This is one of the most frequent OBD2 trouble codes. Read the full article below to know what it means, how to fix it, and what other codes may show related to it.
P0356 is a generic trouble code found on vehicles made with an OBD-II (On-Board-Diagnostic) tool. This will include any vehicle made from 1996 to present. If you see this diagnostic trouble code (DTC), it indicates that there is a “Ignition Coil F Primary/Secondary Circuit Malfunction” that can happen for multiple reasons. Read about these helpful tips to better understand the ramifications of a P0356 code.
If a vehicle is modern enough to feature a PCM (Powertrain Control Module), then it’s definitely using a COP (Coil on Plug) ignition system. With a COP, each of the vehicle’s cylinders has its own coil. These coils are all controlled by the PCM, which attaches to each with two wires. One of these wires is used as a battery feed and the other is the coil driver circuit. The PCM ungrounds and grounds this circuit to deactivate or activate the coil.
Amongst other things, this setup makes spark plug wires unnecessary. Instead, the coils sit right above their spark plugs. However, a COP is definitely not without its potential for problems and can present its own set of difficulties.
P0356 is stored when the PCM detects an open or short with the driver coil dedicated to coil #6. In some vehicles, the PCM will actually go ahead and shut down this coil’s fuel injector to prevent further damage.
There are a few different explanations for why this code might show up. The simplest reason could be that the COP is faulty. Moisture intrusion from water or degreasers can sometimes be the cause for this. Next, it’s possible that the COP driver circuit is open, has a short to voltage, or is grounded.
If a bad COP isn’t the issue, check coil #6. It could be that there is a loose connection. In other cases, the #6 connector locks could be completely broken.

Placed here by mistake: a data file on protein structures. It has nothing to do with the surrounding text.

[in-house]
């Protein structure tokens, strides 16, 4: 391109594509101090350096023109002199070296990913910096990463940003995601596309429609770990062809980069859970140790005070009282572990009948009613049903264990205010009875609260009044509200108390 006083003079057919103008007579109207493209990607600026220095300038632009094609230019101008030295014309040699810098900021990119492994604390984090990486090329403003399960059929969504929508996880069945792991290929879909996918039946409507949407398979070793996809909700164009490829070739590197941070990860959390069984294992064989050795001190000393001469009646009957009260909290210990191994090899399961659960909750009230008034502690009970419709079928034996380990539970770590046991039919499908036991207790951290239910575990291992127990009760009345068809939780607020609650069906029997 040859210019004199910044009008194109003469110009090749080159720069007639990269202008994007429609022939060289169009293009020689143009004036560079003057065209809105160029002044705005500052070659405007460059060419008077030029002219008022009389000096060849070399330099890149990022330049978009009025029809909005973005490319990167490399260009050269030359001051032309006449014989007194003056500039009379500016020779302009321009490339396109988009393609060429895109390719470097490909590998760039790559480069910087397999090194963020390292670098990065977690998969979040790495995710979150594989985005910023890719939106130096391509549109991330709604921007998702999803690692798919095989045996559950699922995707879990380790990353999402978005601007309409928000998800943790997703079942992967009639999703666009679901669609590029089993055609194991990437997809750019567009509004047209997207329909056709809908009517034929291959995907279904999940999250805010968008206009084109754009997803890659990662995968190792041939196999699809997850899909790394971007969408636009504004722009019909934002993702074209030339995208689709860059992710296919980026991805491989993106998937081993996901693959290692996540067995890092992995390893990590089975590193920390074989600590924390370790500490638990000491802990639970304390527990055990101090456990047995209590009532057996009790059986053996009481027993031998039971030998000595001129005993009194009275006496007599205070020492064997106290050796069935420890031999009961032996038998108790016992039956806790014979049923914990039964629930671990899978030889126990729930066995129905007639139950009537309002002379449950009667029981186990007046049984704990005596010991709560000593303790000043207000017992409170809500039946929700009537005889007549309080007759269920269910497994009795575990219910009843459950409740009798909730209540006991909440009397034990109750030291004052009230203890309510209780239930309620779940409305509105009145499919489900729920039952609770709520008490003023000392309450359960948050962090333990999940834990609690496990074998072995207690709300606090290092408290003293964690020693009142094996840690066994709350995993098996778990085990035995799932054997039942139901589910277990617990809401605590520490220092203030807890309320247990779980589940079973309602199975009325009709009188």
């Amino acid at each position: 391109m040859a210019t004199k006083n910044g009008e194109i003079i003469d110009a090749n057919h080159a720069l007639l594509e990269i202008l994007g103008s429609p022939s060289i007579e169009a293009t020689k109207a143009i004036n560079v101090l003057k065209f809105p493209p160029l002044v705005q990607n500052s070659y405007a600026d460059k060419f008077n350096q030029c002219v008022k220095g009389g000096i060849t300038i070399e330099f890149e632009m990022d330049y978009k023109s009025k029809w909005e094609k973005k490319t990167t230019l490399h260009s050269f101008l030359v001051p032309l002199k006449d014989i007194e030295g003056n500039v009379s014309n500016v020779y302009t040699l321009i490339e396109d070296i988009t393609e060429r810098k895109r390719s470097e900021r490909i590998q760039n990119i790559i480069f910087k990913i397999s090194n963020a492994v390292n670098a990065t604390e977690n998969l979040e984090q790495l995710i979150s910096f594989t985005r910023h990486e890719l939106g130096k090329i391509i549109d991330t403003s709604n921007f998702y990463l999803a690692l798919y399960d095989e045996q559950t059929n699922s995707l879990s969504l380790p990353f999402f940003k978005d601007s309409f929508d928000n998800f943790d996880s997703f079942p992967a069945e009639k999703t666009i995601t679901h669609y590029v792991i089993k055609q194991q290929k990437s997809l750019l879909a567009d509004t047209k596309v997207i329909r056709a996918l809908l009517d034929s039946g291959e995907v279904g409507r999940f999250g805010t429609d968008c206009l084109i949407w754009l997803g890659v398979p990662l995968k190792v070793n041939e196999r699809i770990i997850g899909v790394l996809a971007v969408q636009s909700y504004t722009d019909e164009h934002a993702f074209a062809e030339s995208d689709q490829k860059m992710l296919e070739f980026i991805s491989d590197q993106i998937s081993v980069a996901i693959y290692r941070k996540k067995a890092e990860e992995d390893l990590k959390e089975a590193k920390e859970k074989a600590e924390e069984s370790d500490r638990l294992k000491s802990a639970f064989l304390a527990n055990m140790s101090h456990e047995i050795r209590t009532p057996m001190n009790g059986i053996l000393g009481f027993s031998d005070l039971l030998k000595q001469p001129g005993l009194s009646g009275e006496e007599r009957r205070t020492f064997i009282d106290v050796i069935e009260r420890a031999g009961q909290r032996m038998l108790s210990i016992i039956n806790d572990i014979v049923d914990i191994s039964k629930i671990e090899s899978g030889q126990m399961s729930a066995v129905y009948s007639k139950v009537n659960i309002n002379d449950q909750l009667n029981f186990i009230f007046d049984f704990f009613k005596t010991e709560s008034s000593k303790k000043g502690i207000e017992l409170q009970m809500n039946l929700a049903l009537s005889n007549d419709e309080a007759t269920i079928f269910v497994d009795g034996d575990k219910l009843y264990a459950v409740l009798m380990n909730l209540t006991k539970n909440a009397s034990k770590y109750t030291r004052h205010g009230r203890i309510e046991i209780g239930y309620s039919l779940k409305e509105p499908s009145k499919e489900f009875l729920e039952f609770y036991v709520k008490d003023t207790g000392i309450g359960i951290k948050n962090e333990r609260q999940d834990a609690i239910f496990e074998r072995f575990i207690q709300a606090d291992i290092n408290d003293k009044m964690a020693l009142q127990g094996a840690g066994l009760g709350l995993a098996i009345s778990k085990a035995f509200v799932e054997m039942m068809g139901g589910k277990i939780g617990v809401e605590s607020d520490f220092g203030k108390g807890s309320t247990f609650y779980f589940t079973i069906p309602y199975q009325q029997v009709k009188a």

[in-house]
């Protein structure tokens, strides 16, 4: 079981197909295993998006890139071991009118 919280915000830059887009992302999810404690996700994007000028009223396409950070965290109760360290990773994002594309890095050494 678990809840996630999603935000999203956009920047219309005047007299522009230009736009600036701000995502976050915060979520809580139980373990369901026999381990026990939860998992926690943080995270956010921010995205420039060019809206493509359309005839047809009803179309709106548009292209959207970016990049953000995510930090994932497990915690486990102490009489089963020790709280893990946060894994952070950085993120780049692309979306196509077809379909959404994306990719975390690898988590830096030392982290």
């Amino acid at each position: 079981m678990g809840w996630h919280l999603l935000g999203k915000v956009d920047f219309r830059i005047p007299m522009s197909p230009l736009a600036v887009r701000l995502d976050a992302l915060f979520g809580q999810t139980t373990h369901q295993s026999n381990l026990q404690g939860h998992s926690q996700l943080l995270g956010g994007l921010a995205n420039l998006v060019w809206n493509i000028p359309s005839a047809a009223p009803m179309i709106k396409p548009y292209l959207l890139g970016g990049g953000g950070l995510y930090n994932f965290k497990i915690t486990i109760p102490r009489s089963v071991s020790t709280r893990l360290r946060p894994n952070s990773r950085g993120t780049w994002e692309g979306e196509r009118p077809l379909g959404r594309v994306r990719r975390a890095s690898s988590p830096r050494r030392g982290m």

There are two main symptoms that generally accompany this code. The first and most common clue for this code is that the engine is misfiring. Listen for popping sounds or a backfire from the engine of your vehicle.
Another indicator would be that your engine performance is intermittent. In other words, you may experience loss in engine power, rough idling, stalling or trouble with acceleration.
Usually, the Check Engine light will immediately be triggered when this code is registered, but some models may wait until several incidents occur before this happens or the code is logged. Instead of relying on your Check Engine light, it might be helpful to watch and listen to the symptoms your car is giving you prior to an alert from the Check Engine light.
A mechanic will begin the diagnosis process by using an OBD-II scanner to download all the codes that have been stored. Next, they’ll check on the ignition coil and the ignition coil driver circuit for any signs of a problem. Any of the wires running into the PCM will have to be examined too. Finally, they’ll examine the connector to look for signs of corrosion or other types of damage.
A lot of times, mechanics will rush to carry out a maintenance tune up. Although the vehicle may benefit from such a procedure, it won’t make the P0356 code clear. Unfortunately, a comprehensive diagnosis must be undertaken to truly pinpoint the problem (or problems) triggering this code.
How serious is this?
The problems associated with the P0356 code aren’t serious enough that it represents a threat to the life of your vehicle, but it can evolve into something that demands more expensive repairs if not dealt with right away. If nothing else, the owner will have to spend a lot more money at the pump because of an engine that is underperforming. It’s best not to procrastinate in figuring out the ultimate cause for this issue.
What repairs can fix the code?
The most common way to fix this code is to repair the ignition coil. The next likely solution is to repair a shorted or open wire in the ignition coil driver circuit. Lastly, if the connector has damage from corrosion, it may need cleaned, repaired, or completely replaced. In some cases, it will be necessary to completely replace an ignition coil or connector.
Although a P0356 code may not present an immediate risk, it is important to deal with the problem as soon as possible. Any issues related to the engine of a vehicle could result in permanent damage when left unattended. Thankfully, there are well-known fixes for the cause of this code.
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